ambient electronic electronic electronica review synth

Hannes Kretzer – Species Review

What does intricate electronica sound like without the drums?

What does Hannes Kretzer sound like?

If someone wanted to go clubbing but they left their drum machine at home.

The review of Hannes Kretzer – Species

Being described as ‘electronic’ is suitably vague but it covers a multitude of sounds and sins. Hannes Kretzner fits electronic’s more artistic side. It’s not about the beats – indeed most of the album doesn’t have any. Instead, Hannes uses synths to shape-shifting plucky pulsating melodies into existence.

photo of Hannes Kretzer
Hannes Kretzer

The album kicks off with the most mainstream piece ‘Mountain Queen’. It has a quick rolling cymbal run that pedals at speed over delicate kick drums and muted synths. It’s a track that threatens to explode into hardcore techno at any moment but keeps things dense, taught and murky. With the mood, we think that the album might be quite dark and moody but Hannes is more interested in transitioning between motions. With the opener, it is about waking a beast and watching it reach full speed. The rest of the tracks can be characterised as beasts too. ‘Euphoria’ is what melodic trance music sounds like without drums. Its warm, syrupy keyboards hum or pop like tiny fireworks with reassuring confidence. Happy, unbound and carefree, it is light on its feet but also quite serene. Almost a sister song is ‘Binural Cyclops’ which takes the same idea, slows it down and tape warps the pads and detuned the melody. What previously felt warm now gives dystopian hues and when a kickdrum throbs the entire second half along, the track really hits its stride. In a typical story as old as time, it’s as if two siblings share the same DNA but have very contrasting personalities.

Pitch-shifted arpeggiators and wiry cyberpunk synths lead the way in the atmospheric ‘Exo’. Here Hannes Kretzer leans into a full dystopian feels with frazzled bass synths, oscillating razor runs and a restless industrial synergy. It is industrial, heavy and roughly textured. ‘Breeze’ places those same oscillating modular synths bare and works almost exclusively with just two sounds. The two frequency drones shift and wriggle at different speeds and intensities like musical snakes. Melody is here and present, especially when the frequencies build into cinematic chaos, but it is as much about the release of the song’s tension as it is the melody. The track is also immensely satisfying to listen to as the bubbling noises slow to a cranking crawl and then cascade at speed. Once again, I feel like Hannes is making a comment on siblings or nature vs nurture. Songs sound paired to give opposing stories. This leaves us with the tranquil almost gamelan tones of ‘Aero’ to close the album. Paired with light percussion and breezy Sci-fi synths, the piece is as lush as it is soothing. This is a song I can play on repeat for a good 30 minutes and be hypnotised by how glassy and hazy it is.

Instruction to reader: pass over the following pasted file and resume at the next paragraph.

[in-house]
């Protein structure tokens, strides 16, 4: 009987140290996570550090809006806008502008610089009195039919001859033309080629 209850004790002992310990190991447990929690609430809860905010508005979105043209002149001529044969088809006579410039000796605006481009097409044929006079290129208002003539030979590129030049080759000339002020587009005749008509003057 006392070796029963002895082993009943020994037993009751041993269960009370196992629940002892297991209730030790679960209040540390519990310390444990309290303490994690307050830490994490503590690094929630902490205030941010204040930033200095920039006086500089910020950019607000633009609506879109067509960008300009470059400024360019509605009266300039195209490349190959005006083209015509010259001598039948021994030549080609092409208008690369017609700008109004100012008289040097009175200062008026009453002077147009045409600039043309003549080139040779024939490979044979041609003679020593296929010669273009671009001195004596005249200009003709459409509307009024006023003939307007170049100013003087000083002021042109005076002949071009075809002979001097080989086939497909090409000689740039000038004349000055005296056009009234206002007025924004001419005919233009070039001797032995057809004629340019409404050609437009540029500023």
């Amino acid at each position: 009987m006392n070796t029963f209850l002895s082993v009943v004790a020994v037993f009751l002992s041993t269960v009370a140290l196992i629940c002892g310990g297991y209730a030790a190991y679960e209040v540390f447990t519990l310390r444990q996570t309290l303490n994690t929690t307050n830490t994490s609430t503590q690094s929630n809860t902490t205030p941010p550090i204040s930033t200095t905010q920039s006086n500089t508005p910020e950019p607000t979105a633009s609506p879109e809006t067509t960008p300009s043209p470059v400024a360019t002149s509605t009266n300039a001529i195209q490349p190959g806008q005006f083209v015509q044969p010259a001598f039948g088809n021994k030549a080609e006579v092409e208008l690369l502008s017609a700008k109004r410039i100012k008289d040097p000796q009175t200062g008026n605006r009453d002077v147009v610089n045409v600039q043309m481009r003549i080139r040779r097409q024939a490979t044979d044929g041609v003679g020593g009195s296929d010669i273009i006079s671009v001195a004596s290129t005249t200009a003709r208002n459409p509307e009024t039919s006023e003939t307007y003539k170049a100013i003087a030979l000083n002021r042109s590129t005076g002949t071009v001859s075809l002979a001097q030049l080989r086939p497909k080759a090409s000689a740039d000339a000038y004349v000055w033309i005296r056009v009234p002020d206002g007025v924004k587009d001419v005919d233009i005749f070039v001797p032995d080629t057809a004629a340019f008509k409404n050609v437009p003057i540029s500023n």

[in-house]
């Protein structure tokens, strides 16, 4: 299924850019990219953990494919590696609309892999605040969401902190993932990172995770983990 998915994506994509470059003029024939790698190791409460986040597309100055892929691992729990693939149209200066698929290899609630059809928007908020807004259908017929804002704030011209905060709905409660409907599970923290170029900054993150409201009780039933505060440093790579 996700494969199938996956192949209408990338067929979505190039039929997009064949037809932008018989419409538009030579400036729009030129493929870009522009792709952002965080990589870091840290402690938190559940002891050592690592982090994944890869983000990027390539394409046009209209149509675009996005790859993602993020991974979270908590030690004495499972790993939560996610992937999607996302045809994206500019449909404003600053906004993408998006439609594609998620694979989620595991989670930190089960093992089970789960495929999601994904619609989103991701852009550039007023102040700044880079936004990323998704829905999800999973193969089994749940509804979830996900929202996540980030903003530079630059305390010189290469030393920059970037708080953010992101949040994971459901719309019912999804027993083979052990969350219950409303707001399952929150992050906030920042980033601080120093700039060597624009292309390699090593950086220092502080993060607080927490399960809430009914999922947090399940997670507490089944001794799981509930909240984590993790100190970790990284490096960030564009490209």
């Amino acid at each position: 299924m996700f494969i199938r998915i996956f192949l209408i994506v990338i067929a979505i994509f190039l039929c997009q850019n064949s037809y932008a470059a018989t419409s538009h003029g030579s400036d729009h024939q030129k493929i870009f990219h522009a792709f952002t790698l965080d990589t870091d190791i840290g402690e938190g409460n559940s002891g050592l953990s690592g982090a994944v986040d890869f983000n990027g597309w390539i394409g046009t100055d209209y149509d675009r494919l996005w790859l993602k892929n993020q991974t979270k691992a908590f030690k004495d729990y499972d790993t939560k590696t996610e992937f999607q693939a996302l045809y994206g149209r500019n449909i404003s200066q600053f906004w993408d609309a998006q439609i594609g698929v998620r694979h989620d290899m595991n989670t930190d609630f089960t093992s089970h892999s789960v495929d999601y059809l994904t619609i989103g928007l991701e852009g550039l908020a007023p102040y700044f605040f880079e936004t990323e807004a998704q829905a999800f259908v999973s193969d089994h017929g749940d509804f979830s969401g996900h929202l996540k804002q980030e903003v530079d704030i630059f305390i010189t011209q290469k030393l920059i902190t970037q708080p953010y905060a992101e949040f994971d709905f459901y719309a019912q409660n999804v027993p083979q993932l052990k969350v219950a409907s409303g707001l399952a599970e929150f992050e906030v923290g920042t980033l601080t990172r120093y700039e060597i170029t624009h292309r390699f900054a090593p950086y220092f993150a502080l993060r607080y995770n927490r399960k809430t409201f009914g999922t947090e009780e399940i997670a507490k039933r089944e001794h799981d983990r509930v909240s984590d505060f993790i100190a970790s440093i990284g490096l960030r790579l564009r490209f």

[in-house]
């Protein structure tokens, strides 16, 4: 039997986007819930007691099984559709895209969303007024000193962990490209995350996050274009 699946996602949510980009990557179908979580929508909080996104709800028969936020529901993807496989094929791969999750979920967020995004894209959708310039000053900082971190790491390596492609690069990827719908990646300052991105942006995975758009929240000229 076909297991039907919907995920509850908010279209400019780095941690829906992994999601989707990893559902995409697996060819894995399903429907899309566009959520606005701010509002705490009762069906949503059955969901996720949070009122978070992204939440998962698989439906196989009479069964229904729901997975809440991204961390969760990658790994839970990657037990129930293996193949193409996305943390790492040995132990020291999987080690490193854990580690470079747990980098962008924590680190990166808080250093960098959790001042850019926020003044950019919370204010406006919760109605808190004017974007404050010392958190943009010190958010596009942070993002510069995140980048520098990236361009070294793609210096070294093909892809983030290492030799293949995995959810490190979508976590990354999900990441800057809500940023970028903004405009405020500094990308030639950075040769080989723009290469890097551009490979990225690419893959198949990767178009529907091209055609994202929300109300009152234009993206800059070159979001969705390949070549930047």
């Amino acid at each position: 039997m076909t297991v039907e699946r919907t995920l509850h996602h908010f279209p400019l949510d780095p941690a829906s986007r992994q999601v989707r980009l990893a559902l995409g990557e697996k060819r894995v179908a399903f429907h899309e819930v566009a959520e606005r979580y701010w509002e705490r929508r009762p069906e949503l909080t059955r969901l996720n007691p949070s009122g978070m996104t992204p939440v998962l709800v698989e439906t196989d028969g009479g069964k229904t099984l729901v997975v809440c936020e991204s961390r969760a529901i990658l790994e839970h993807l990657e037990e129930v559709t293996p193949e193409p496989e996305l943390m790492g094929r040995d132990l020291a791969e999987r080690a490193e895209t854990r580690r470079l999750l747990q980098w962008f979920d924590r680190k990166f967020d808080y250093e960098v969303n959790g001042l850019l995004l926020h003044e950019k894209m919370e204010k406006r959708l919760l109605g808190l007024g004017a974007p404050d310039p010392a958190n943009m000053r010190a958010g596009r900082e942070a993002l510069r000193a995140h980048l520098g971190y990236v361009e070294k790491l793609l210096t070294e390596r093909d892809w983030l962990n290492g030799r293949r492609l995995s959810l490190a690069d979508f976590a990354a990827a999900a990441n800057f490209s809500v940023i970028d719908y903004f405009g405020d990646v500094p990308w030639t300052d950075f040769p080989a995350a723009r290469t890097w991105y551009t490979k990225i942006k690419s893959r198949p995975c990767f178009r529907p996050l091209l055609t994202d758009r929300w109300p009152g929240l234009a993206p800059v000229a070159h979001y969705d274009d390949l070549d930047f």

Think Caribou meets Heinali and they’ve forgotten their drum machine and that’s Hannes Kretzer. For an electronic artist to actively create rhythm without drums for most of an album is a brave but rewarding choice. Your ears are treated to all kinds of intricate melodies that evoke both a soothing and a cyberpunk feel. Hannes has worked wonders to to make it all sound so effortless too and that’s what makes an unusual premise more approachable for the masses.

Recommended track: Euphoria

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Hannes Kretzer - Species



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